By: Denis Pombriant
Oracle will announce its Q1 revenue and profit numbers after the markets close on Wednesday. There’s more than a little excitement about what might be revealed, specifically if the company can continue its rise, thanks to its cloud products. The anticipated answer is yes, for a number of reasons, but there’s also potential for a surprise. First the surprise.
The company so far has been posting great numbers for its cloud products, including Software as a Service, Platform as a Service and Infrastructure as a Service, but it has been careful to note that the improvement was coming from net new business. That’s important because it’s less disturbing to the installed base, which has bought conventional licenses and pays maintenance — both important revenue streams.
As of last year’s OpenWorld, the installed base represented about 425,000 companies, including many of the world’s biggest and most demanding. It’s reasonable to figure that revenues will change as the base begins to migrate to the cloud, with Oracle capturing smaller incremental revenues from those customers in any quarter, but likely more revenue over time.
You’ll also see a declining maintenance stream that likely will impact overall numbers, though I don’t believe we’re there yet.
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Mass Migration Unlikely
In my reading of the tea leaves, the installed base is so big and complex that there’s very little worry that it suddenly will make a dash to the cloud en masse, drastically changing the revenue model in the process. As they say, that would be a high-class problem to have.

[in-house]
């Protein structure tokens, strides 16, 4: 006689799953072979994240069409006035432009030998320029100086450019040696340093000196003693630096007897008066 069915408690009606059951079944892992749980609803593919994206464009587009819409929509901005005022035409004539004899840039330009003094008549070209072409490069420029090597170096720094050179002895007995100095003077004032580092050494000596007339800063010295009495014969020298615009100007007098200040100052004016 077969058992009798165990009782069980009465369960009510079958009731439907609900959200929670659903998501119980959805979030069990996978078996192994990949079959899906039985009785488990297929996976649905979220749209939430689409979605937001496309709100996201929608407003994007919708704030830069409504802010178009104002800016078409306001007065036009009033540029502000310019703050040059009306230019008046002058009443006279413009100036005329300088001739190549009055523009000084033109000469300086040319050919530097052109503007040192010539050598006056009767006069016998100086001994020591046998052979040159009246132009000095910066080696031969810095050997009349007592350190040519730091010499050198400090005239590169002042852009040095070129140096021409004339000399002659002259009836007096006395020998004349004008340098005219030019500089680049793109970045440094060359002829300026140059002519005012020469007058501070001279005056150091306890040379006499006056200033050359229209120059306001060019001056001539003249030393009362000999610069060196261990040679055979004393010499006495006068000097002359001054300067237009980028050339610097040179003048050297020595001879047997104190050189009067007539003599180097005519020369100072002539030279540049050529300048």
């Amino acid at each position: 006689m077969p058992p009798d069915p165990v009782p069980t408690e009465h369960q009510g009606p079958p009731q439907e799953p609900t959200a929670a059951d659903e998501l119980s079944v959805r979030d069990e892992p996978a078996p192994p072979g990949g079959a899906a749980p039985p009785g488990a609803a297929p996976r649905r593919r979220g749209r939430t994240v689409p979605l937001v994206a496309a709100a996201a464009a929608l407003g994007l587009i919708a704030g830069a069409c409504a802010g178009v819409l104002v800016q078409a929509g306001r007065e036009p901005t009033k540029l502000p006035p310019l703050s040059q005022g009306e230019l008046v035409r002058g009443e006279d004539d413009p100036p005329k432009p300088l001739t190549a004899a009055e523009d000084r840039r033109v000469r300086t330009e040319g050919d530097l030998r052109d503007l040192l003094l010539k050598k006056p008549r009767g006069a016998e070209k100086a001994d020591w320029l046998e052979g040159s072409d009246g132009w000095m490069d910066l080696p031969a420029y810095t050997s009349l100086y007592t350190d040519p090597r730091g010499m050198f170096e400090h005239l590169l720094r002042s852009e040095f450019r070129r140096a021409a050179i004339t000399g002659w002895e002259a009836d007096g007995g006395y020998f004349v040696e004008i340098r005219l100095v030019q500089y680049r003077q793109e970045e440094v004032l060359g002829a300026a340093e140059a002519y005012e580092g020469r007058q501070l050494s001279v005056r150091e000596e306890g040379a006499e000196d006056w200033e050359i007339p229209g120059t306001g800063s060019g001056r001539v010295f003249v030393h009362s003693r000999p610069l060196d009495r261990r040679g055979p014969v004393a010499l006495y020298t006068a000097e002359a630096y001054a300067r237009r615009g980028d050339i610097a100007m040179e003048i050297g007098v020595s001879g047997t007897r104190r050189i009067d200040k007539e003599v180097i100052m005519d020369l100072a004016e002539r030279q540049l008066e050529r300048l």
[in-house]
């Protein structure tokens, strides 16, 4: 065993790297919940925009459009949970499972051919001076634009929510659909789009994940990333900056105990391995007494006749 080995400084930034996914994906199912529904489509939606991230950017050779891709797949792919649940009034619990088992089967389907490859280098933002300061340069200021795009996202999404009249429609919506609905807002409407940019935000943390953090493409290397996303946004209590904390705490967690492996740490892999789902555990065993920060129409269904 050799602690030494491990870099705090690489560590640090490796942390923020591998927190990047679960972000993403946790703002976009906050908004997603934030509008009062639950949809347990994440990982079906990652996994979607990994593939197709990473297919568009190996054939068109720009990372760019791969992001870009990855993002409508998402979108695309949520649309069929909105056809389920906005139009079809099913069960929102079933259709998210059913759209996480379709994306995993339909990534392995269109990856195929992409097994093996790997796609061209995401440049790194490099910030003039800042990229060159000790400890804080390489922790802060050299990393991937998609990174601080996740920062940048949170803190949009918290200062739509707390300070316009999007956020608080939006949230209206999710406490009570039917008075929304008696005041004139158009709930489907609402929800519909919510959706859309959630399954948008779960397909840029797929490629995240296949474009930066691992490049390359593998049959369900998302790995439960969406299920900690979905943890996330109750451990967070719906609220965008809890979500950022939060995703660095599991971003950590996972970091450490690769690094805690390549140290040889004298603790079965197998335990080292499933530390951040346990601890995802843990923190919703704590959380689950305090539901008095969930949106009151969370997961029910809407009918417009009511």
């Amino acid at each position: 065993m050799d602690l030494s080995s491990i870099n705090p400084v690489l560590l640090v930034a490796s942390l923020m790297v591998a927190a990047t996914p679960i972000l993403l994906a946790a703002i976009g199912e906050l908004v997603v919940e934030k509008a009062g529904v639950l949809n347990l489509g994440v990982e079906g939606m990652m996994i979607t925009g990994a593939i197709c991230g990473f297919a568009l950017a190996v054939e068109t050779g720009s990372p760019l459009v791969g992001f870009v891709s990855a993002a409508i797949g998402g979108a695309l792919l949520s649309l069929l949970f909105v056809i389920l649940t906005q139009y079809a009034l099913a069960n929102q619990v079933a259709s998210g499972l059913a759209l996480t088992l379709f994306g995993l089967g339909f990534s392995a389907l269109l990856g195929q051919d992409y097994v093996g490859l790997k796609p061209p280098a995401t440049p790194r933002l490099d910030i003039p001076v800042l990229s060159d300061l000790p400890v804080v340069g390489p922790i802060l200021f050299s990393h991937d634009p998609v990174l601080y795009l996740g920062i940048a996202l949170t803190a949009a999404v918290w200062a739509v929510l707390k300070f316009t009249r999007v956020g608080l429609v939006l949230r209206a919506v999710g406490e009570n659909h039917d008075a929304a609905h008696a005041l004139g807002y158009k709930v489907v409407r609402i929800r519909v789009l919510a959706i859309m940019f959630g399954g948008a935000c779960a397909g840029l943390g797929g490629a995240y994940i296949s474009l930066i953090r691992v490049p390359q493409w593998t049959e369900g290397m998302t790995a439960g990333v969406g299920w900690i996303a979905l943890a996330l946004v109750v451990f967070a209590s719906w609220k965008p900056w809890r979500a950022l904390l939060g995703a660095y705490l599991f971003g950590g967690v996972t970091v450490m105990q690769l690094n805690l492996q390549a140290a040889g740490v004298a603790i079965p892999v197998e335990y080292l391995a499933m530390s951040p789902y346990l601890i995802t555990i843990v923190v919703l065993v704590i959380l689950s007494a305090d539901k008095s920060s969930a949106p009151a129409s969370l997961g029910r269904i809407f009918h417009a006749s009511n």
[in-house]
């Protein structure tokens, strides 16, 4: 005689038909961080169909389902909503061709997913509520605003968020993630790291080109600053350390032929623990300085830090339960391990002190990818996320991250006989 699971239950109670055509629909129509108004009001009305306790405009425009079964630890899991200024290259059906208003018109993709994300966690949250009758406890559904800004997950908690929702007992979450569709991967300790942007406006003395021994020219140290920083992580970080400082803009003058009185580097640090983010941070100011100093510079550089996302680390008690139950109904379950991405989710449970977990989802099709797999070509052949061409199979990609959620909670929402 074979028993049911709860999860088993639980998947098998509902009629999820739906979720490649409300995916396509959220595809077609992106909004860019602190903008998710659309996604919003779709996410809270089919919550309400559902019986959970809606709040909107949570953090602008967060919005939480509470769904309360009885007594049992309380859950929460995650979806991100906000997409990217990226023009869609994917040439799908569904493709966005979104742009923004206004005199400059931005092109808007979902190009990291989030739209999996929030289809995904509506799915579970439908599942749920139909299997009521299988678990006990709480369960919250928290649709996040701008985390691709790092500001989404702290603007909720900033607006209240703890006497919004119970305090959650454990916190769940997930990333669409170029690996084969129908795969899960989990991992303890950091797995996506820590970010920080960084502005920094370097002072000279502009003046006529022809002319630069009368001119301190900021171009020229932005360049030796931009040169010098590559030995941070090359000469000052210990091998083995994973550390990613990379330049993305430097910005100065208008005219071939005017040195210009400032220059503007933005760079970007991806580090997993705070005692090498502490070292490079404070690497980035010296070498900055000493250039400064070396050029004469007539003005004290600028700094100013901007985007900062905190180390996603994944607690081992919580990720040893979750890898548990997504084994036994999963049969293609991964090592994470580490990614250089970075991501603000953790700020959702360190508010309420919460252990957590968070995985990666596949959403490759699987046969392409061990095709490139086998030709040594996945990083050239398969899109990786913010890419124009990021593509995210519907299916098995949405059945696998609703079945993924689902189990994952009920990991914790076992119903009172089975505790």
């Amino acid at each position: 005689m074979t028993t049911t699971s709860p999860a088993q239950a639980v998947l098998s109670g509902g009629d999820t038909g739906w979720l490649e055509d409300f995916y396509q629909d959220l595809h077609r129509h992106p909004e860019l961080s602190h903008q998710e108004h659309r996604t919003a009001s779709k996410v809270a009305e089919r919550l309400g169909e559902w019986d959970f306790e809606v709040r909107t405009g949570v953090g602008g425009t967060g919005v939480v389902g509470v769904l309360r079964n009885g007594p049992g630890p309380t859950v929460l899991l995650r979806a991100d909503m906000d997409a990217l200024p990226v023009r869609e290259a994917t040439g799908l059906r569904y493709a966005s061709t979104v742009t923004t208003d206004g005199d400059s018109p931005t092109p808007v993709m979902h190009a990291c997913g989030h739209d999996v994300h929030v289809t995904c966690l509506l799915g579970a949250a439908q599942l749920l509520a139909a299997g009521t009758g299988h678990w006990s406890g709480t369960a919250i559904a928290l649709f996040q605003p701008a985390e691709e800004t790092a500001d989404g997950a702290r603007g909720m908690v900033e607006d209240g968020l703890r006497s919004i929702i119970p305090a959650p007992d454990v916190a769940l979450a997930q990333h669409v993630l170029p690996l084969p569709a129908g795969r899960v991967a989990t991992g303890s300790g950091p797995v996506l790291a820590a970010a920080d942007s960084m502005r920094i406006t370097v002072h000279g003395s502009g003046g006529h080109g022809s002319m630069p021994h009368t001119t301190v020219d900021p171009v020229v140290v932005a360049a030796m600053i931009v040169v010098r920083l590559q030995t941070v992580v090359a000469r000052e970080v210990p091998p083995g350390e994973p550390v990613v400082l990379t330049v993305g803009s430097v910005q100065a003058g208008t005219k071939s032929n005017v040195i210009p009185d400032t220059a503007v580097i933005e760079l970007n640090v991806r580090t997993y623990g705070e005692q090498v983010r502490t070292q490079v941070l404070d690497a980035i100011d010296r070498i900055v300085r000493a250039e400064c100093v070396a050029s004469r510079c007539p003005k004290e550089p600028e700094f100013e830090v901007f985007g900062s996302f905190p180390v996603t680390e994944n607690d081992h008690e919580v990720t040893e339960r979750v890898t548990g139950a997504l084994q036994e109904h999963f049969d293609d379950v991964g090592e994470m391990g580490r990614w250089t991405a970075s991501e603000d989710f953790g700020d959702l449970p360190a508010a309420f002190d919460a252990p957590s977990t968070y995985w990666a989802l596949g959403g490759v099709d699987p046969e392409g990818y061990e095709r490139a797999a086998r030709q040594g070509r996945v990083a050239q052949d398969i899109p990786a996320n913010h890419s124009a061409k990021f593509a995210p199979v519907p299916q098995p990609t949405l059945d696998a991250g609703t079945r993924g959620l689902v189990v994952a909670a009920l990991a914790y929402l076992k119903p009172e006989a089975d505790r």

My analysis is that we should expect some evidence of the cloud offerings cannibalizing the installed base, but that it will happen at a relatively stately pace, given the complexities involved.
To net it out, Oracle’s numbers should continue to improve, showing growth and a steady comeback, which is what’s expected when the numbers are revealed on Wednesday.
Good and Complicated
At the same time, keep in mind that such a discussion doesn’t say much about the quality of the revenues. Ideally, we’d want to see a lot of revenue from SaaS and PaaS, which involve Oracle development tools, and relatively less IaaS.
Infrastructure more often than not represents conventional applications that are removed from the computer room and sent to live in the cloud, and it’s relatively less profitable due to intense competition. IaaS is certainly cloud computing, but it doesn’t contribute in the same way as cloud-based apps running in the cloud.
At the same time, though, it does represent some amount of future revenue when customers ultimately decide to rebuild their apps.
So the takeaway from the numbers call likely will be, it’s complicated. However, it’s also likely that they’re heading north.